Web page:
In this article, I will provide a conceptual overview of React application state management using the Flux implementation library, Redux.
What is state?
The description above refers to component level state in React. Each component has its own state, and data is passed between components as props, generally wrapped with callback functions. This can work fine for less complex applications, but eventually this type of architecture can become cumbersome. A single user interaction can cause multiple changes to the DOM, and the internal logic for managing the state of numerous components may cause a parent level component to become complex and unwieldy.
Facebook, the creators of React, quickly recognized the need for application level state, a state object available to all of the components in an app. And thus, Flux was born.
Flux is a design pattern, like its predecessor at Facebook, Model-View-Controller (MVC).
Unlike MVC, Flux uses a strict uni-directional data flow model, mirroring, to some extent, the flow of data through the branches of the DOM node tree. The Flux design pattern is made up of four parts.
User interactions with the DOM
actions that describe what happened to the
dispatcher, which, in turn, update the state in the
store. Changes to the store re-render the DOM continuously, as user interactions repeatedly trigger the behaviors described above.
Facebook has an open-source library for their implementation of Flux, but over time, numerous alternative libraries have been developed. Of these, Redux has become the most the popular, with an extensive development and support community.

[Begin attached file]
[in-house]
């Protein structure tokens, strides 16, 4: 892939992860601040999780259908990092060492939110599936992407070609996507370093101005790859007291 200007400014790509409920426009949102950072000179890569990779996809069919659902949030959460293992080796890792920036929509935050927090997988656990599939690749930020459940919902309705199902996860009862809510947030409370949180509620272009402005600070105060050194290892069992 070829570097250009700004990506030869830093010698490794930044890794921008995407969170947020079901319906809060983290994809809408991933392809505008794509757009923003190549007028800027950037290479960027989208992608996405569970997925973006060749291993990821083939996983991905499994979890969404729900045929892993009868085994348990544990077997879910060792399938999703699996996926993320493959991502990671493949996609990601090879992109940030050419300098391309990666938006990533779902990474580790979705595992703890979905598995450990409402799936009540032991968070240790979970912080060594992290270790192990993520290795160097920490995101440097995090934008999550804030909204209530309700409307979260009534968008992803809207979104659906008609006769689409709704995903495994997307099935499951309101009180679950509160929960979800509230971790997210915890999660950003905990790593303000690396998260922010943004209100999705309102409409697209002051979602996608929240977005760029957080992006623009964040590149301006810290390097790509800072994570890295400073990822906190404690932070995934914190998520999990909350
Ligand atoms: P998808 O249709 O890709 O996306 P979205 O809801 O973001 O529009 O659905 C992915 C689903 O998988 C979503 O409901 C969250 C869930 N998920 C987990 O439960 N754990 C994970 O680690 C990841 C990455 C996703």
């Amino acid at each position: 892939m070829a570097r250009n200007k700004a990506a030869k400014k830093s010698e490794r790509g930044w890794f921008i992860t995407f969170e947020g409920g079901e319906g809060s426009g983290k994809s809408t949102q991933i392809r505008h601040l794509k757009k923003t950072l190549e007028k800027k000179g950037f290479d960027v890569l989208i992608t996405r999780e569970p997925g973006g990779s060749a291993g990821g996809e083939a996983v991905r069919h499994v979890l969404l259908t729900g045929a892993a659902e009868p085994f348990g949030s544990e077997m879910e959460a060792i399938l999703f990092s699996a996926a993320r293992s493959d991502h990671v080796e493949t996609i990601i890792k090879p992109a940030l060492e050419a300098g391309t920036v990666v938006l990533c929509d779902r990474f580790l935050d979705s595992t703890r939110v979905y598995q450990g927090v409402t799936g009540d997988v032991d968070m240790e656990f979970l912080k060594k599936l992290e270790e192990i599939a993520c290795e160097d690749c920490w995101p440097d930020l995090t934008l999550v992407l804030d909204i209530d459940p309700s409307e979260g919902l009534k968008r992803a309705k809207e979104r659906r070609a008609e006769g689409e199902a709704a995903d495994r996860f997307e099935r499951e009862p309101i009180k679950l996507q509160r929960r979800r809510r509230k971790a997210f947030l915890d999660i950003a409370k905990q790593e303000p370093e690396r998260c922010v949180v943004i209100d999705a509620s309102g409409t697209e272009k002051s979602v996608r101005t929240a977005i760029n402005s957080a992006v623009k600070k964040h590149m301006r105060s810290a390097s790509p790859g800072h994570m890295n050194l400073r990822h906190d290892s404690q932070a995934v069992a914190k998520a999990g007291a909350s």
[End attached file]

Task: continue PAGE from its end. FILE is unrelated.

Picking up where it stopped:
Single source of truth The state of your whole application is stored in an object tree within a single store.
State is read-onlyThe only way to change the state is to emit an action, an object describing what happened.
Changes are made with pure functionsTo specify how the state tree is transformed by actions, you write pure reducers.
Instead of the dispatcher, Redux makes use of reducers. A reducer (also called a reducing function) is a function that accepts an accumulation and a value, and returns a new accumulation.
In Redux, the accumulated value is the state object, and the values being accumulated are actions. Reducers calculate a new state given the previous state and an action, following a core Flux concept:
(state, action) => state
Array.prototype.reduce(), is doing, is crucial to being able to make use of Redux.
According to the Redux webpage glossary, reducers are the most important concept in Redux. React and Redux offer innovative new ways of creating and managing the flow of data in the DOM, and represent the future of web-based application development.